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‘Mahouts play a big role in conflict management’

Mahouts from five states will visit Dubare elephant camp, Koorgalli Animal Rescue Centre

November 19, 2018 11:47 pm | Updated 11:47 pm IST - MYSURU

A hippopotamus with its calf at the Mysuru zoo on Monday.

A hippopotamus with its calf at the Mysuru zoo on Monday.

Additional Principal Chief Conservator of Forests and Zoo Authority of Karnataka Member Secretary B.P. Ravi on Monday said mahouts and kavadis were an integral part of wildlife conservation and have been playing an indispensable role in conflict management with compassion, courage and skill.

Presiding over a training programme for the capacity building of mahouts and kavadis from various Indian zoos that was organised jointly by the Mysuru zoo and Central Zoo Authority, at the Mysuru zoo, Mr. Ravi expressed the need for understanding the emotions of animals while addressing conflict situations.

He said the experience of a mahout comes in handy in conflict management and held that it was necessary to improve the skills of mahouts and kavadis with capacity development programmes like the one organised at the zoo.

“How a 50 kg mahout commands over a 5,000 kg elephant is an amazing story. This shows the faith of the animal in the person. Also, it shows the skill of the person controlling the mammoth. The skill of a mahout can be best judged if he or she makes the animal lie down with just one command,” Mr. Ravi stated.

Mr. Ravi said Karnataka’s elephant camps have about 95 elephants and about 42 elephants were housed in the State zoos. The capacity building programme is part of conservation exercise, he said, adding that Mysuru zoo was chosen for the programme as it was the only Indian zoo housing elephants.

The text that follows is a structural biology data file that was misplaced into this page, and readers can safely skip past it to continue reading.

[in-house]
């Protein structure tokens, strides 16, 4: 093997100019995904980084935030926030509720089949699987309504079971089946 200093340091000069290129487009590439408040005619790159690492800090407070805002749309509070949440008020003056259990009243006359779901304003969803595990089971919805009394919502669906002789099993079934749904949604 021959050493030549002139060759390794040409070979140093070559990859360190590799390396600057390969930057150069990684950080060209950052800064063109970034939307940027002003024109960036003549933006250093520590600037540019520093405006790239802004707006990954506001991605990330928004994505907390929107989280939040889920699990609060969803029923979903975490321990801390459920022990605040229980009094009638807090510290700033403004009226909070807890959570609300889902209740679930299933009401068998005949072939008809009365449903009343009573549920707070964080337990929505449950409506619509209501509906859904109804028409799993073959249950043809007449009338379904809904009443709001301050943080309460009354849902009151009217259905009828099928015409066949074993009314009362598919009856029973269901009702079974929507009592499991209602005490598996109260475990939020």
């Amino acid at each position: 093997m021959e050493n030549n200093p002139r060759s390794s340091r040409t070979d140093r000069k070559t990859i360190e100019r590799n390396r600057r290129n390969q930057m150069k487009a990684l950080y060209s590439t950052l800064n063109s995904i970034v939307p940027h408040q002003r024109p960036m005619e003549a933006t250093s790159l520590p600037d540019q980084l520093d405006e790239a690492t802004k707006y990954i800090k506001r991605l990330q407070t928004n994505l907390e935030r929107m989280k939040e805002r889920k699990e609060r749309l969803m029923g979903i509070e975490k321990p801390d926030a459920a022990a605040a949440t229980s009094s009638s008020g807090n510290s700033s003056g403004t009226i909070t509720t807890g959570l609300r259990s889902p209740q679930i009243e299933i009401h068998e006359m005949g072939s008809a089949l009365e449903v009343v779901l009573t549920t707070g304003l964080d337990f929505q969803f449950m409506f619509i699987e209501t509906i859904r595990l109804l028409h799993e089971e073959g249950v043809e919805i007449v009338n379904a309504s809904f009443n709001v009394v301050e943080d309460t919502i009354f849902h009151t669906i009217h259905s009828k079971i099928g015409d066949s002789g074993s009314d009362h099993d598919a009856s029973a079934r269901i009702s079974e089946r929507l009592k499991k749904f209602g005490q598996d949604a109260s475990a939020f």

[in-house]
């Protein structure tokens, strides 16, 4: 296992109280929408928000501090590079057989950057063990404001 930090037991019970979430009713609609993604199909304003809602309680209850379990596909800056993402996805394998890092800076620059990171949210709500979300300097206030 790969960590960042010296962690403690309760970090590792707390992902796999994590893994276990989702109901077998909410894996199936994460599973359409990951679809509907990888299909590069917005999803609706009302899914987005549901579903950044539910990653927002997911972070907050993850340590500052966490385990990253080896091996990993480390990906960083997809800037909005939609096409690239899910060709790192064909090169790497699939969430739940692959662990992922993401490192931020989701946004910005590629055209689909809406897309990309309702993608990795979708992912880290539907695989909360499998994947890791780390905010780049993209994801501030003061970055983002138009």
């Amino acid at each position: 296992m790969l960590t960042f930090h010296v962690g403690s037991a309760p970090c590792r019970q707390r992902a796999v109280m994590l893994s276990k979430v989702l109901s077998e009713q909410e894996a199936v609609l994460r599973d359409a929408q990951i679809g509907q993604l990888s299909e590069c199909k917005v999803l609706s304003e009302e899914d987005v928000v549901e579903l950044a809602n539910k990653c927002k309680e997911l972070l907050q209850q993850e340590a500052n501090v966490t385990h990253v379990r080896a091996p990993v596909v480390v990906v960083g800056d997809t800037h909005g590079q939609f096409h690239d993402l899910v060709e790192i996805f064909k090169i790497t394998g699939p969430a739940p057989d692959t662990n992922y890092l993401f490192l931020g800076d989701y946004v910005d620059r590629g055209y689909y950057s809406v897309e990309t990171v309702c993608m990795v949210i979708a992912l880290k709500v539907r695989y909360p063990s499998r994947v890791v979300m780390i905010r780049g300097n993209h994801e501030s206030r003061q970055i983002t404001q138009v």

Citing that observation was central in animal management, Mr. Ravi said an African elephant at the zoo here was often getting restless and its keeper felt that the smell of the perfume from visitors’ clothes was disturbing the animal. After the elephant was moved further inside its enclosure, the problem was resolved.

In the first batch, 30 mahouts from Karnataka, Telangana, Tamil Nadu, Andhra Pradesh and Gujarat will undergo training for five days – November 19 to 23. The second batch of training has been scheduled from February 4 to 8, 2019. They will be visiting Dubare elephant camp and Koorgalli Animal Rescue Centre here.

Manoj Kumar, Member Secretary, Karnataka State Pollution Control Board, Mysuru, felt that the training organised for mahouts was an important one as they played a bigger role in conflict management, and therefore advised the participants to make best use of the programme.

In his inaugural address, Additional Principal Chief Conservator of Forests and Director (Project Elephant) Jagat Ram said Karnataka has made a good progress in wildlife conservation and the credit for this went to the staff and officers of the Forest Department. Karnataka has 6,034 elephants, 450 tigers and 2,500 leopards, he added.

Mysuru zoo Executive Director Ajit Kulkarni; Deputy Conservator of Forests (Wildlife division, Mysuru) Siddramappa Chilkapure; and Manoharan, Regional Joint Director, Animal Husbandry, Nilgiris, Tamil Nadu were present.

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